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Market Intelligence: China's Mixed Bag

Returning from an on-site research investigation in China, IT Strategies caught up on the state of the Chinese wide-format graphics market and its manufacturers. Sometimes grouped with the smaller Taiwanese and Korean vendors, the Chinese wide-format graphics printer manufacturers outnumber all other wide format graphics printer manufacturers by good measure.

IT Strategies has followed this market for 10 years, and since its beginnings the Chinese wide-format graphics printer market has grown by two to three times a sales level of more than 14,000 nearly all-aggressive solvent printer systems (this compares to only a few hundred aggressive solvent printers sold in the developed world which has moved on to UV-curable and latex printer systems). Originally supplied with print heads by inkjet print head vendors such as Xaar, more suppliers such as Konica Minolta, SII, and Dimatix have spurred recent market trends.

China's wide-format solvent printer market and its manufacturers are of interests because of two scenarios: The first scenario is China's market potential for Western printer manufacturers to expand their sales in a rapidly growing economic sector of the world. The second scenario is as a potential source of low-cost manufacturing for wide-format printers for the Western markets, to be sold either through OEMs or under a Chinese brand. Early on fears arose that Chinese wide-format graphics printer manufacturers would appear in developed markets with low-cost solutions, but neither potential scenario has happened.

Is it a Market or a Competitor?

China is an export market; it is build upon the basis of commodity pricing and economies of scale. Domestic consumers and most businesses have little cash, which restricts the ability on the part of vendors either inside or outside of China to levy high prices domestically. This has prevented Western wide-format printer manufacturers from gaining a foothold inside China, but it has also caused a problem for domestic Chinese wide-format manufacturers. With the inability to command reasonable pricing for their printers domestically, they have become trapped in a vicious cycle circle of low capital accumulation with fear of re-investment.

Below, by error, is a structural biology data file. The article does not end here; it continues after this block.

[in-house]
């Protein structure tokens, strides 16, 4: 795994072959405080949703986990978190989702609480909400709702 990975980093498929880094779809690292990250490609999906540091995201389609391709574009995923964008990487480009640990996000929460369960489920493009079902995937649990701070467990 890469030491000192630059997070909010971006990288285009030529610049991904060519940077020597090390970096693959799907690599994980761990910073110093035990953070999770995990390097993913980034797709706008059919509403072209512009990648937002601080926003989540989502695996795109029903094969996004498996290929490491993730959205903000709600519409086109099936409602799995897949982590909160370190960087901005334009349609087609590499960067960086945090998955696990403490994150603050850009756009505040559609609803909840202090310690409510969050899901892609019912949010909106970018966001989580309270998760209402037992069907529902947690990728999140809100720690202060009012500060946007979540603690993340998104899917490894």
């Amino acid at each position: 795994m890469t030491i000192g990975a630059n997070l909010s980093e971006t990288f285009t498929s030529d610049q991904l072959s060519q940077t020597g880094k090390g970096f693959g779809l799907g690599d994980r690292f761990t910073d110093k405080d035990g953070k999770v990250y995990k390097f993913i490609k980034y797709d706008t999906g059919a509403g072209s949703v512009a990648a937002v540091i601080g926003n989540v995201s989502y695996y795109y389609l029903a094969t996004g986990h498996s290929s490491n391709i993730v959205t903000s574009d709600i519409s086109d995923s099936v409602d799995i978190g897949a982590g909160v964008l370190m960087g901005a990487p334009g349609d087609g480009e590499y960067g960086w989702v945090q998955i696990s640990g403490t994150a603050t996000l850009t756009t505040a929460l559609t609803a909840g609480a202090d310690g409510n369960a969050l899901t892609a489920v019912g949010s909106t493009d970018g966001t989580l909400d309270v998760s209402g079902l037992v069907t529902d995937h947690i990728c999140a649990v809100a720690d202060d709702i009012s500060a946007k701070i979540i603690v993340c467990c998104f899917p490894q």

With low capital resources (the entire Chinese wide-format graphics printer manufacturing industries generates less revenue than a single manufacturer like EFI/Vutek for example), the Chinese wide-format manufacturers have not been able to keep up with product quality standards, new technology improvements, and market/service access as set by Western wide format printer manufacturers. As a result Chinese manufacturers have been limited to selling about half their products domestically and half to emerging economic foreign markets, which are facing similar internal domestic challenges as China. Neither market is cause for celebration; hardware prices are low—up to 10 times less than the prevailing market rates in developed markets—and there is as good as no ink market available to the OEMs (aftermarket solvent ink sells for an average of $6 per liter).

After 10 years there now seems to be a genuine dissatisfaction from established Chinese vendors whom are losing interest in a market where poor returns overshadow growth potential. But with limited access to capital, the Chinese manufacturers are not capable of financing distribution and service cost in the Western markets, let aside from the likely prohibitive cost of displacing established vendors. So were are Chinese manufacturers looking for profitable growth that will allow them to accumulate much needed capital?